Relative Strength Index (RSI):¬†Relative Strength Index measures the speed and change of price movements. Importantly, it can tell you if an asset is overbought or oversold on a specific timeframe. Unless crypto is crashing or on an epic run, you can expect that it won’t stay oversold or overbought for long. The more timeframes it is oversold on or overbought on, the higher the chances of a reversal are. See¬†Relative Strength Index (RSI).

Bollinger Bands: Bollinger Bands are bands placed above and below a moving average that represent volatility. Although they are a little complex to look at, they are rather useful for detecting patterns and learning more about Technical Analysis. They come with their own system for detecting trends that is well explained in the following link. In simple terms however, the widening and narrowing of the bands, the pattern the price is forming within the bands, and the position of the price relative to the top band, bottom band, and moving average in the middle can help one spot potential breakouts, breakdowns, and more. See Bollinger Bands.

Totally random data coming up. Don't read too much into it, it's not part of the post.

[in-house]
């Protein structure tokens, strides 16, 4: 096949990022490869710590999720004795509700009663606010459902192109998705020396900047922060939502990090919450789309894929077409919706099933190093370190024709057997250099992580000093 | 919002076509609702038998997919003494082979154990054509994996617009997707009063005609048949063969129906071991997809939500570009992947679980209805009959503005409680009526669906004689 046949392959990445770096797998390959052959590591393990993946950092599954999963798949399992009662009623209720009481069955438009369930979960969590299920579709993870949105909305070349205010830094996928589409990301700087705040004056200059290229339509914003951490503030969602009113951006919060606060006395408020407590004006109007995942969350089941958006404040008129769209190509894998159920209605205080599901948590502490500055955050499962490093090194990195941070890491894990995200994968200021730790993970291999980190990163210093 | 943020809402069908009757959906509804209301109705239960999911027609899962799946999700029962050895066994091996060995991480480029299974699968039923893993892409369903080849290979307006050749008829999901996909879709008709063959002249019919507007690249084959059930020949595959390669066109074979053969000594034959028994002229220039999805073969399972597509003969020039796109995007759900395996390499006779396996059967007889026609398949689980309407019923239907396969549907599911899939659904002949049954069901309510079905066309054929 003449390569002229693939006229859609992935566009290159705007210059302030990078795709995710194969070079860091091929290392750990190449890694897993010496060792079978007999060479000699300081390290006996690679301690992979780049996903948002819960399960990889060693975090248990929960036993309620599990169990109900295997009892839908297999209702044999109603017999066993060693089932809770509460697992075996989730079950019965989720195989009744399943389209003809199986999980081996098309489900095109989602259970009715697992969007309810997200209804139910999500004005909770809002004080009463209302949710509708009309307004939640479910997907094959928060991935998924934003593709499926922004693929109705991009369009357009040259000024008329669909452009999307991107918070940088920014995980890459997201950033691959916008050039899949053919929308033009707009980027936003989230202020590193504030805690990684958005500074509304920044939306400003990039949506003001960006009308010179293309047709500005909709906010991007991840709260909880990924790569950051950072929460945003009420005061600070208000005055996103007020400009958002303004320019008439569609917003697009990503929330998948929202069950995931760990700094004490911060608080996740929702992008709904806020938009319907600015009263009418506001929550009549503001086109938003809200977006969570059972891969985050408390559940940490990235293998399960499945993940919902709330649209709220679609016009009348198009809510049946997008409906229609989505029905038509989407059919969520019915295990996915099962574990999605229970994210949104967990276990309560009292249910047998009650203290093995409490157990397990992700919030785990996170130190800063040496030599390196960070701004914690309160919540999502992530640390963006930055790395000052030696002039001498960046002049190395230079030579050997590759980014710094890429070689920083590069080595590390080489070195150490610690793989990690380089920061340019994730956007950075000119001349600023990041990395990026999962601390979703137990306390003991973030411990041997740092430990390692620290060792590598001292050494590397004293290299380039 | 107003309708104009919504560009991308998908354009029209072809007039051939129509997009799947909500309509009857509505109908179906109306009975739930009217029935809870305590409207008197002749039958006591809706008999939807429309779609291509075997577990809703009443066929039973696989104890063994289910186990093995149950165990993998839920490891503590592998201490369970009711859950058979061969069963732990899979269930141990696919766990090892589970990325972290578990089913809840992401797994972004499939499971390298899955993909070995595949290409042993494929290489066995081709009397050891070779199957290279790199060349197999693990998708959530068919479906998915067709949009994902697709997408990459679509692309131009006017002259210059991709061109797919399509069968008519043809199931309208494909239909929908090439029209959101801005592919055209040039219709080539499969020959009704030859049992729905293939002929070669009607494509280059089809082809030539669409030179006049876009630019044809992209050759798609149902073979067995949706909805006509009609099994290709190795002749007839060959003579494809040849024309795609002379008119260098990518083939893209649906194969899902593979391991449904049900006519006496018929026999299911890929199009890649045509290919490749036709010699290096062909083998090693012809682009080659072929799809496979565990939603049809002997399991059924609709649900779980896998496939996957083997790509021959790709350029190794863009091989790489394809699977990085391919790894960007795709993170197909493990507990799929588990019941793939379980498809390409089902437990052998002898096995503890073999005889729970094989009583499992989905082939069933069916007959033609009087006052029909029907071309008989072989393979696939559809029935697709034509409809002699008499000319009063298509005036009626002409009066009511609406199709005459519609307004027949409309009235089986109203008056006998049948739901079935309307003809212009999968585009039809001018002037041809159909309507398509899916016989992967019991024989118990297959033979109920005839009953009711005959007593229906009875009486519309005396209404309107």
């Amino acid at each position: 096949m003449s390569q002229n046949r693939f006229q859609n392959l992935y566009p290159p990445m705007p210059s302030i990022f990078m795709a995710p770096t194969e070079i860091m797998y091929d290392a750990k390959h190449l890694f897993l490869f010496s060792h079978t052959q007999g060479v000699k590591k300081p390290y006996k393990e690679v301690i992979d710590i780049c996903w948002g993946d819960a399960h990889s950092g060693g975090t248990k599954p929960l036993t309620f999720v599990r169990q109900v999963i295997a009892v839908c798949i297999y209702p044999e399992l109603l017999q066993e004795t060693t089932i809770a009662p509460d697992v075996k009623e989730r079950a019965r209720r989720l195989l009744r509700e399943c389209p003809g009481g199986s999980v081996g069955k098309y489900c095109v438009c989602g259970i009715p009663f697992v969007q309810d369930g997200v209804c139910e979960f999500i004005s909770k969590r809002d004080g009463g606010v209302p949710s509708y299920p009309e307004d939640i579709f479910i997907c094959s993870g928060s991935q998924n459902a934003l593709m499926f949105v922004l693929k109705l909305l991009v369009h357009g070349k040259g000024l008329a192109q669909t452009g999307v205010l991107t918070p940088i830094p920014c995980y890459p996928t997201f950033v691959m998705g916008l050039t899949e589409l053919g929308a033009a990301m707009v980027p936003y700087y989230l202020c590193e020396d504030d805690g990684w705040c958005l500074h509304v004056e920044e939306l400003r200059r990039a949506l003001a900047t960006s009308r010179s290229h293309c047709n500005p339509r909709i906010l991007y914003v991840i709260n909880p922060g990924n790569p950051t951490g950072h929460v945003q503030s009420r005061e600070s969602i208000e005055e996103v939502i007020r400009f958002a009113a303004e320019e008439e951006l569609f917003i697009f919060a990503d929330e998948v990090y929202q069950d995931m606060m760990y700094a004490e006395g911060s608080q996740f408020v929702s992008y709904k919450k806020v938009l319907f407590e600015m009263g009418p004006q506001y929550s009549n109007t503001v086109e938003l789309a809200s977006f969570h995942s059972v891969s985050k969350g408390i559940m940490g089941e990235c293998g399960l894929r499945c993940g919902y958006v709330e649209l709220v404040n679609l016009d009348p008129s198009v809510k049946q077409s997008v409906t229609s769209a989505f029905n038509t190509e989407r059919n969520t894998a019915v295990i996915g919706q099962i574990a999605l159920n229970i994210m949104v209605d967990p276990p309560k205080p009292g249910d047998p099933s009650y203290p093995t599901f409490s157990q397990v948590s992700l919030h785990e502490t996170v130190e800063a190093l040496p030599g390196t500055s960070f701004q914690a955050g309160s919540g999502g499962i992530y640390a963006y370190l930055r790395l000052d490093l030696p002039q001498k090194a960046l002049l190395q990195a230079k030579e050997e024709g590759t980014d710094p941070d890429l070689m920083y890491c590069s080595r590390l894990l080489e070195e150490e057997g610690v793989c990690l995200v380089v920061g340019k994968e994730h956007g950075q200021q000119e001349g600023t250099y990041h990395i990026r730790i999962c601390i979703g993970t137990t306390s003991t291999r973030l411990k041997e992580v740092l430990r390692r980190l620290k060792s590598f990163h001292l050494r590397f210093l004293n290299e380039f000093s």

Other Indicators: There are a number of other indicators and overlays that are commonly used and rather useful. They include¬†StochRSI¬†(a type of RSI that shows what an asset’s¬†price is doing relative to past movements), MACD¬†(where two moving averages are compared and the convergence and divergence of them helps detect trends), Ichimoku Cloud (an overly that helps show a complex array of useful data), and¬†Fibonacci Retracements (an overlay that helps show support and resistance levels).

WARNING: Watch out for over analyzing the crypto market. It is rather volatile. Sometimes chart patterns won’t materialize as expected and indicators will fail. Sometimes the best analysts make the worst predictions due to all the data they have, meanwhile amateurs who buy and HODL can outperform them in the short term. In other words, knowing how to analyze charts is really helpful, but relying too much on analysis (especially if you aren’t very skilled at it) can be a slippery slope. Analysis can help inform your choices, and that is likely to be increasingly true as you level up your skills and gain experience, but there is a lot more to crypto trading and investing than that.